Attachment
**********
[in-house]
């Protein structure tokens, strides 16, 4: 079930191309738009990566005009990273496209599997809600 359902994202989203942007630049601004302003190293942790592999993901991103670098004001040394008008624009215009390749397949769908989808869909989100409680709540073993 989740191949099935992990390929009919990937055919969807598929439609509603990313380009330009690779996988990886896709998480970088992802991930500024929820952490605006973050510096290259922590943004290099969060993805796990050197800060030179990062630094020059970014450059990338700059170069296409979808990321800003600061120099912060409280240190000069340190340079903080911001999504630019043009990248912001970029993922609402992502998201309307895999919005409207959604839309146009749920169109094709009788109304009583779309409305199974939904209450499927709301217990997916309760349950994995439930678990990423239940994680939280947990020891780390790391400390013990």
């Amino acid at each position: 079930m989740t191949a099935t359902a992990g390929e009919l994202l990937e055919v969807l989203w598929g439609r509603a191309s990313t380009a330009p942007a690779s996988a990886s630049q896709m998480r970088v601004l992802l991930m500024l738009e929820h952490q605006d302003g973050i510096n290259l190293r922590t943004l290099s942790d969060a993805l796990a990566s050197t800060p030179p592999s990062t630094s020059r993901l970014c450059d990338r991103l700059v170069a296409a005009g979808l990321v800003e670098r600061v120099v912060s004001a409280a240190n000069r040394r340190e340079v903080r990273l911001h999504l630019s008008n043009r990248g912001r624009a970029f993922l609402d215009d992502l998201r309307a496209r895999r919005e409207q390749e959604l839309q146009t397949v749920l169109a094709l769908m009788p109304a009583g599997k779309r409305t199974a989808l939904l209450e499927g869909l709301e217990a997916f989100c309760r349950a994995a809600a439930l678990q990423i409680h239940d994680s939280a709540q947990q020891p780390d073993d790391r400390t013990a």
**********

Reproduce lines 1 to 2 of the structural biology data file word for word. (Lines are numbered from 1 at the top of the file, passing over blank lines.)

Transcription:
[in-house]
């Protein structure tokens, strides 16, 4: 079930191309738009990566005009990273496209599997809600 359902994202989203942007630049601004302003190293942790592999993901991103670098004001040394008008624009215009390749397949769908989808869909989100409680709540073993 989740191949099935992990390929009919990937055919969807598929439609509603990313380009330009690779996988990886896709998480970088992802991930500024929820952490605006973050510096290259922590943004290099969060993805796990050197800060030179990062630094020059970014450059990338700059170069296409979808990321800003600061120099912060409280240190000069340190340079903080911001999504630019043009990248912001970029993922609402992502998201309307895999919005409207959604839309146009749920169109094709009788109304009583779309409305199974939904209450499927709301217990997916309760349950994995439930678990990423239940994680939280947990020891780390790391400390013990």